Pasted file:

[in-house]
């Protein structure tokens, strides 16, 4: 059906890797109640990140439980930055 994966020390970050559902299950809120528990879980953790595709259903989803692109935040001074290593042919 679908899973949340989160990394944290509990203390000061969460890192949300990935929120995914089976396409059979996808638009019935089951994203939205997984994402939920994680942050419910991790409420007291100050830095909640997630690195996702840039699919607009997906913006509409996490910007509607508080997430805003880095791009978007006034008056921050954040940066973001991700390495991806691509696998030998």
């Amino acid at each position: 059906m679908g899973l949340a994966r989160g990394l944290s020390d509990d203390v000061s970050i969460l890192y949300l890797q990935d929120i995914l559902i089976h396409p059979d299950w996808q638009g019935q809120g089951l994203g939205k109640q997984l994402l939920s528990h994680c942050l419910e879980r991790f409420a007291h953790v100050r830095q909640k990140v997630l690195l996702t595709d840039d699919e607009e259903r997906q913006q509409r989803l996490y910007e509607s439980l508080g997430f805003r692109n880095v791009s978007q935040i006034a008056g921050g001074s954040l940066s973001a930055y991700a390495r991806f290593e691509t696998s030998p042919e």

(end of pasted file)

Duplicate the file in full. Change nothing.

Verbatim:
[in-house]
């Protein structure tokens, strides 16, 4: 059906890797109640990140439980930055 994966020390970050559902299950809120528990879980953790595709259903989803692109935040001074290593042919 679908899973949340989160990394944290509990203390000061969460890192949300990935929120995914089976396409059979996808638009019935089951994203939205997984994402939920994680942050419910991790409420007291100050830095909640997630690195996702840039699919607009997906913006509409996490910007509607508080997430805003880095791009978007006034008056921050954040940066973001991700390495991806691509696998030998």
């Amino acid at each position: 059906m679908g899973l949340a994966r989160g990394l944290s020390d509990d203390v000061s970050i969460l890192y949300l890797q990935d929120i995914l559902i089976h396409p059979d299950w996808q638009g019935q809120g089951l994203g939205k109640q997984l994402l939920s528990h994680c942050l419910e879980r991790f409420a007291h953790v100050r830095q909640k990140v997630l690195l996702t595709d840039d699919e607009e259903r997906q913006q509409r989803l996490y910007e509607s439980l508080g997430f805003r692109n880095v791009s978007q935040i006034a008056g921050g001074s954040l940066s973001a930055y991700a390495r991806f290593e691509t696998s030998p042919e």